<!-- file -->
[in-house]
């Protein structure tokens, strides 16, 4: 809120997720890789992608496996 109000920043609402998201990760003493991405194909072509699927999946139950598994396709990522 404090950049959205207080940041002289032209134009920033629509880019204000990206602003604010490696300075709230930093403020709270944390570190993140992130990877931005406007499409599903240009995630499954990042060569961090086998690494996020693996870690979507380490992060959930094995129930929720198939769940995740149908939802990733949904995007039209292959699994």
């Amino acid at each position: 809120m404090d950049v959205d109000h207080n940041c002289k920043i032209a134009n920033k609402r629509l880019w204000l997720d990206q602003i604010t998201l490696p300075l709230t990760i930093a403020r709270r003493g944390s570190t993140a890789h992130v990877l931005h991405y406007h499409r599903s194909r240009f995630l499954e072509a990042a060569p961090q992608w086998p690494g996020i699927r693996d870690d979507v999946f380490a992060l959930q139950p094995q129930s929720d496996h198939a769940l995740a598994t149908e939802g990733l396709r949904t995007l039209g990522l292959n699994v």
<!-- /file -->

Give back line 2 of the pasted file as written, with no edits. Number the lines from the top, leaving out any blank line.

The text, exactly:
């Protein structure tokens, strides 16, 4: 809120997720890789992608496996 109000920043609402998201990760003493991405194909072509699927999946139950598994396709990522 404090950049959205207080940041002289032209134009920033629509880019204000990206602003604010490696300075709230930093403020709270944390570190993140992130990877931005406007499409599903240009995630499954990042060569961090086998690494996020693996870690979507380490992060959930094995129930929720198939769940995740149908939802990733949904995007039209292959699994």